Electric cooperatives are private, non-profit corporations owned by their consumer-members. They are similar in concept to other consumer-owned businesses; including farm produce marketing co-ops and newsgathering and reporting co-ops, like the Associated Press.
Members of electric cooperatives express higher than average levels of customer satisfaction. It’s no wonder. Electric Cooperatives are different from other forms of business, and member-owners of cooperatives notice this difference. Here’s why:
- Co-ops put consumers first because the consumers are the owners. In addition, co-ops are locally owned and operated.
- When members call their co-op, they are talking with their neighbors.
Both of these aspects combine to make co-ops more responsive because members are the owners, and each co-op is accountable to their neighbors and community.
The Cooperative Principles
Cooperatives find the key to success and distinguish themselves because of seven basic principles:
Voluntary and Open Membership:
Cooperatives are voluntary organizations, open to all persons able to use their services and willing to accept the responsibilities of membership, without gender, social, racial, political or religious discrimination.
Democratic Member Control:
Cooperatives are democratic organizations controlled by their members, who actively participate in setting policies and making decisions. The elected representatives are accountable to the membership. In primary cooperatives, members have equal voting rights (one member, one vote) and cooperatives at other levels are organized in a democratic manner.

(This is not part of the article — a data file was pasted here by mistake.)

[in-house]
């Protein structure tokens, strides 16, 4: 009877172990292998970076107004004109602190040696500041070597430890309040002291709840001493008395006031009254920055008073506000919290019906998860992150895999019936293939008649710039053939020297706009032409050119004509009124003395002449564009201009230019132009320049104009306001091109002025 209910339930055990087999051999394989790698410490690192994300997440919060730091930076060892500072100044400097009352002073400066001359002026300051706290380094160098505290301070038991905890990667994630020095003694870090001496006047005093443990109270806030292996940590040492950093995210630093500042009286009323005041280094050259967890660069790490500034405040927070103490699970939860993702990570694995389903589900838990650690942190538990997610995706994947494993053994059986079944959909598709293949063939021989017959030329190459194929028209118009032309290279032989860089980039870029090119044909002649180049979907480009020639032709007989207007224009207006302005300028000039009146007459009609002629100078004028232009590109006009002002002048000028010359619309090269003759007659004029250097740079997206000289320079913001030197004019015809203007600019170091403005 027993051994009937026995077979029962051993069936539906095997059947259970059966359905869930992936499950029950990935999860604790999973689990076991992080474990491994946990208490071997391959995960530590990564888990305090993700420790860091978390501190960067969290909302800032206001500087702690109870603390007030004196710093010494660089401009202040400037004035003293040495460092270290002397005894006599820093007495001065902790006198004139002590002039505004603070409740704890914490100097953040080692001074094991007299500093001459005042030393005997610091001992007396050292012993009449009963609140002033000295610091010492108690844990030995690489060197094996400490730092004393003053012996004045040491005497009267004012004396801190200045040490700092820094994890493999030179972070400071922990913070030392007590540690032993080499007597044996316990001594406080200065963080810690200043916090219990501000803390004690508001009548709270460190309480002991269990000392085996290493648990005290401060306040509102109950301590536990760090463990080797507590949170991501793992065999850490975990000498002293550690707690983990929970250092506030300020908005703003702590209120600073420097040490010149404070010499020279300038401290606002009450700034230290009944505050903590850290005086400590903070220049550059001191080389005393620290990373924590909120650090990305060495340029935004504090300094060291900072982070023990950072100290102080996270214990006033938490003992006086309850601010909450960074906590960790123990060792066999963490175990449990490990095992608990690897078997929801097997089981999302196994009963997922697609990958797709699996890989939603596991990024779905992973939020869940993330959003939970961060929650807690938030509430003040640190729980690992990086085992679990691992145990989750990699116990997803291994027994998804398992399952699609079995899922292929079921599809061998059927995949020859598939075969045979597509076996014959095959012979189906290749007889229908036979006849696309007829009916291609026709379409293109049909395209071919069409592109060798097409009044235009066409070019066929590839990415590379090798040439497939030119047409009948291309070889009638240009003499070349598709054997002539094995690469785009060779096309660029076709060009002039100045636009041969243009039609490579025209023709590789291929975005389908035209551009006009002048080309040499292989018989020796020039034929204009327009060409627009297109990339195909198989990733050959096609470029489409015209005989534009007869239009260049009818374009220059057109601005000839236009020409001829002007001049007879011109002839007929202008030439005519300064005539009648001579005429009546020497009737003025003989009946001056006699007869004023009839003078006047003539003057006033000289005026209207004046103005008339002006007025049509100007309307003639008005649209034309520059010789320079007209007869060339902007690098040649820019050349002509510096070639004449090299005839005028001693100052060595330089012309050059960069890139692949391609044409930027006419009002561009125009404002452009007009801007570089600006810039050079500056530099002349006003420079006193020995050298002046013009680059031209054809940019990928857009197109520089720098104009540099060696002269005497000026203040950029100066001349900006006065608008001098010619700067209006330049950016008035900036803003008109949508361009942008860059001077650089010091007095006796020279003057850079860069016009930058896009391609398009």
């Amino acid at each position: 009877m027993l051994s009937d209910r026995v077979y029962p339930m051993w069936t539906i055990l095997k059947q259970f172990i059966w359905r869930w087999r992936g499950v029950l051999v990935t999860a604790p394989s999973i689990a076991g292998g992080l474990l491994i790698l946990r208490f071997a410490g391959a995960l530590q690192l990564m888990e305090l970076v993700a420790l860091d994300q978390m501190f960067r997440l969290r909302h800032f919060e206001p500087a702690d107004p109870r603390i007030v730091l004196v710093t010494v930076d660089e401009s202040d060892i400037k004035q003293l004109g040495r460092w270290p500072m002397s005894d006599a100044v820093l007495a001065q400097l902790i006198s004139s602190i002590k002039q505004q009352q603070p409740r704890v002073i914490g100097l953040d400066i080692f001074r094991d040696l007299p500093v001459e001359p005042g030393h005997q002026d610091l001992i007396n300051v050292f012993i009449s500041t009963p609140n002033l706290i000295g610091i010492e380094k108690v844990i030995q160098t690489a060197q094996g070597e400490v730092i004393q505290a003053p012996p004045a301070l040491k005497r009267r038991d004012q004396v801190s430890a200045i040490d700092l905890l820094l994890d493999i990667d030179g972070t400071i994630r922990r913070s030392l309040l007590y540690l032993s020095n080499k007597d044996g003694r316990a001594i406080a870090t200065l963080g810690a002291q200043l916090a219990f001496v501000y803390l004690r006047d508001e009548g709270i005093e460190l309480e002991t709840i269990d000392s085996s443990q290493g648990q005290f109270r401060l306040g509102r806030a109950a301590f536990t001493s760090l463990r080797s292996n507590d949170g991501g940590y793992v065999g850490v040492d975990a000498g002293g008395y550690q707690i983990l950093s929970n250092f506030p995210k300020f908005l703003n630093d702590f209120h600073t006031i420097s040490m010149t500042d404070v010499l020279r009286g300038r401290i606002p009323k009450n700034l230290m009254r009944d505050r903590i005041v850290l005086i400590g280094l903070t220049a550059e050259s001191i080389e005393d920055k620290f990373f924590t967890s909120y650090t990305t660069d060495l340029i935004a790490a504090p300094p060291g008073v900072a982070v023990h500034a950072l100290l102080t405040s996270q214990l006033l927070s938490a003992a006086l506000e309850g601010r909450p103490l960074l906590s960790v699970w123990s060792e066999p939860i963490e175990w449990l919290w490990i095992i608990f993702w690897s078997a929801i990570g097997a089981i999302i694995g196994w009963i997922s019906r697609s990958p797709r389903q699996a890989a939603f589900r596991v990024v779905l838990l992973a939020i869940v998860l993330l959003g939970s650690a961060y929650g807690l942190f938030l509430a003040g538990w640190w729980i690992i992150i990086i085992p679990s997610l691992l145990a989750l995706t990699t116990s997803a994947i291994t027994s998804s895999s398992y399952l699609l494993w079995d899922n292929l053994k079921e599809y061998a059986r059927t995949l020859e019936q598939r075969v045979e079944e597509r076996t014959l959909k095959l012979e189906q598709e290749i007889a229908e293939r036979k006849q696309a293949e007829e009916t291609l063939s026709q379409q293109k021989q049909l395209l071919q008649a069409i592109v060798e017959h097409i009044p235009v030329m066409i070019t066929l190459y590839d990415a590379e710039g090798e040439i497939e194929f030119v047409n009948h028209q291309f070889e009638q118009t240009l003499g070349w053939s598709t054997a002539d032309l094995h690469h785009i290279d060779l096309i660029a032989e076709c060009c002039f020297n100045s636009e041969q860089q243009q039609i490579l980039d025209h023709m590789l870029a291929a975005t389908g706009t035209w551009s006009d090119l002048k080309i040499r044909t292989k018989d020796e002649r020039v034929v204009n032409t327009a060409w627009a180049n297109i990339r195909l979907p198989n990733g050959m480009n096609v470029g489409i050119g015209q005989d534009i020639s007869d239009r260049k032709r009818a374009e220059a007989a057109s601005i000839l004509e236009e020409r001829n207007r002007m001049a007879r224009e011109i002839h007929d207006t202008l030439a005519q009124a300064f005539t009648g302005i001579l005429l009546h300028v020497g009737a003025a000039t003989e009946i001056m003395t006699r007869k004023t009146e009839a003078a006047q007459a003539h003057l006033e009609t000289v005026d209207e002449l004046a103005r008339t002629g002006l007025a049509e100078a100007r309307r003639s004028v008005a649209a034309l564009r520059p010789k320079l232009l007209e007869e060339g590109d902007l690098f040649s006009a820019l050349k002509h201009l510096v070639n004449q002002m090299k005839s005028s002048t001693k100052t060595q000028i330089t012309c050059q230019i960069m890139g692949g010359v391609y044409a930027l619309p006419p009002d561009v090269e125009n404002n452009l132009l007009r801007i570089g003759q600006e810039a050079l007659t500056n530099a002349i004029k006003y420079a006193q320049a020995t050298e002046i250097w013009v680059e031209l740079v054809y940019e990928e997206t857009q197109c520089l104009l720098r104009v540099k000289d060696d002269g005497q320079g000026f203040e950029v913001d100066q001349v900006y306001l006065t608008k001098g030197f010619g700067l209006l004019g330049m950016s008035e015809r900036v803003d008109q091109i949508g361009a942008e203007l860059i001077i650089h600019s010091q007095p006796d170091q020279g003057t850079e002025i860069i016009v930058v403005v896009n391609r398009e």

Members’ Economic Participation:
Members contribute equitably to, and democratically control, the capital of their cooperative. At least part of that capital is usually the common property of the cooperative. Members usually receive limited compensation, if any, on capital subscribed as a condition of membership. Members allocate surpluses for any or all of the following purposes: developing the cooperative, possibly by setting up reserves, part of which at least would be indivisible; benefiting members in proportion to their transactions with the cooperative; and supporting other activities approved by the membership.
Autonomy and Independence:
Cooperatives are autonomous, self-help organizations controlled by their members. If they enter into agreements with other organizations, including governments, or raise capital from external sources, they do so on terms that ensure democratic control by their members and maintain their cooperative autonomy.
Education, Training, and Information:
Cooperatives provide education and training for their members, elected representatives, managers and employees so they can contribute effectively to the development of their cooperatives. They inform the general public, particularly young people and opinion leaders, about the nature and benefits of cooperation.
Cooperation Among Cooperatives:
Cooperatives serve their members most effectively and strengthen the cooperative movement by working together through local, national, regional and international structures.
Concern for Community:
While focusing on member needs, cooperatives work for the sustainable development of their communities through policies accepted by their members.
Any organization failing to measure up to any one of these seven "principle" tests cannot be considered a cooperative.
The role of a member
Each consumer of the cooperative is a member and has the right to:
- Have a vote in the affairs of the cooperative
- Elect directors to serve on a Board of Trustees
- Receive an allocated “margin” in the form of capital credits
To read more about how the electric co-op works or the capital credit process, see our FAQ
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